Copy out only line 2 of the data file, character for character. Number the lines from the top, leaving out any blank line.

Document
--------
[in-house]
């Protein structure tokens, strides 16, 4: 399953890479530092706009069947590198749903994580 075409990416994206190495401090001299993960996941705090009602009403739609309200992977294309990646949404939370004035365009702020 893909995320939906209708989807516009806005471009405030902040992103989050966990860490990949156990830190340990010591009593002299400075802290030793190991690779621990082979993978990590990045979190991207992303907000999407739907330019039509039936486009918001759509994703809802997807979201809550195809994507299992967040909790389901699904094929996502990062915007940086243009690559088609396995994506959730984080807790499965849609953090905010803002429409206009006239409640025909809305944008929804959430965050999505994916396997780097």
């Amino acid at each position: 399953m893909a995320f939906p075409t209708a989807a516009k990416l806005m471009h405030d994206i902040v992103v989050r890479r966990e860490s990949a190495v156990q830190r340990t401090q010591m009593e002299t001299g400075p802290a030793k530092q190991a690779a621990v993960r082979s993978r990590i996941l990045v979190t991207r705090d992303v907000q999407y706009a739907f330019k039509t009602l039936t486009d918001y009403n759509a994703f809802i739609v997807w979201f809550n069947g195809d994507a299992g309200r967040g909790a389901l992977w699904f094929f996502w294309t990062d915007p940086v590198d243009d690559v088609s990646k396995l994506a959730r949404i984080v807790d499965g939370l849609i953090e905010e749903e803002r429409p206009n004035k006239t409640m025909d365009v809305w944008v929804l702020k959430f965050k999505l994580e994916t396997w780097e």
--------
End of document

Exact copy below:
């Protein structure tokens, strides 16, 4: 399953890479530092706009069947590198749903994580 075409990416994206190495401090001299993960996941705090009602009403739609309200992977294309990646949404939370004035365009702020 893909995320939906209708989807516009806005471009405030902040992103989050966990860490990949156990830190340990010591009593002299400075802290030793190991690779621990082979993978990590990045979190991207992303907000999407739907330019039509039936486009918001759509994703809802997807979201809550195809994507299992967040909790389901699904094929996502990062915007940086243009690559088609396995994506959730984080807790499965849609953090905010803002429409206009006239409640025909809305944008929804959430965050999505994916396997780097």